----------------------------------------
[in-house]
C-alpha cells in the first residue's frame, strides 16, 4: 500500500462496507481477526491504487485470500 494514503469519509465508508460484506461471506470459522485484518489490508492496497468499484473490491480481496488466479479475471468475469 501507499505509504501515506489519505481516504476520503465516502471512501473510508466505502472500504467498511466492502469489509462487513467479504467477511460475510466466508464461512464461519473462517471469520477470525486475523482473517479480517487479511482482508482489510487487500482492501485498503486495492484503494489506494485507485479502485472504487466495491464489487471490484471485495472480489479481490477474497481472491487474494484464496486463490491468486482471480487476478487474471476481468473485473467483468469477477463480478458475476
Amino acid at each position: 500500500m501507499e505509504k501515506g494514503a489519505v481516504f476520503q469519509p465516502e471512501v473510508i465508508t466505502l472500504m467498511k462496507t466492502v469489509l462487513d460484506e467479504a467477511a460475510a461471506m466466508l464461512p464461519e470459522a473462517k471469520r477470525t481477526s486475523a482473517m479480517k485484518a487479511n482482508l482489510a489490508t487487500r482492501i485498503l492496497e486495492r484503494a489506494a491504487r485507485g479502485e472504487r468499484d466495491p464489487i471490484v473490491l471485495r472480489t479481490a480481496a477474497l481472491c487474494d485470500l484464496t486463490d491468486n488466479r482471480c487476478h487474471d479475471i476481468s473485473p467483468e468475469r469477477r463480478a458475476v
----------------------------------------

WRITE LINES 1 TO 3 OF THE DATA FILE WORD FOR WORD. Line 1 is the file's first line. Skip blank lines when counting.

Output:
[in-house]
C-alpha cells in the first residue's frame, strides 16, 4: 500500500462496507481477526491504487485470500 494514503469519509465508508460484506461471506470459522485484518489490508492496497468499484473490491480481496488466479479475471468475469 501507499505509504501515506489519505481516504476520503465516502471512501473510508466505502472500504467498511466492502469489509462487513467479504467477511460475510466466508464461512464461519473462517471469520477470525486475523482473517479480517487479511482482508482489510487487500482492501485498503486495492484503494489506494485507485479502485472504487466495491464489487471490484471485495472480489479481490477474497481472491487474494484464496486463490491468486482471480487476478487474471476481468473485473467483468469477477463480478458475476
Amino acid at each position: 500500500m501507499e505509504k501515506g494514503a489519505v481516504f476520503q469519509p465516502e471512501v473510508i465508508t466505502l472500504m467498511k462496507t466492502v469489509l462487513d460484506e467479504a467477511a460475510a461471506m466466508l464461512p464461519e470459522a473462517k471469520r477470525t481477526s486475523a482473517m479480517k485484518a487479511n482482508l482489510a489490508t487487500r482492501i485498503l492496497e486495492r484503494a489506494a491504487r485507485g479502485e472504487r468499484d466495491p464489487i471490484v473490491l471485495r472480489t479481490a480481496a477474497l481472491c487474494d485470500l484464496t486463490d491468486n488466479r482471480c487476478h487474471d479475471i476481468s473485473p467483468e468475469r469477477r463480478a458475476v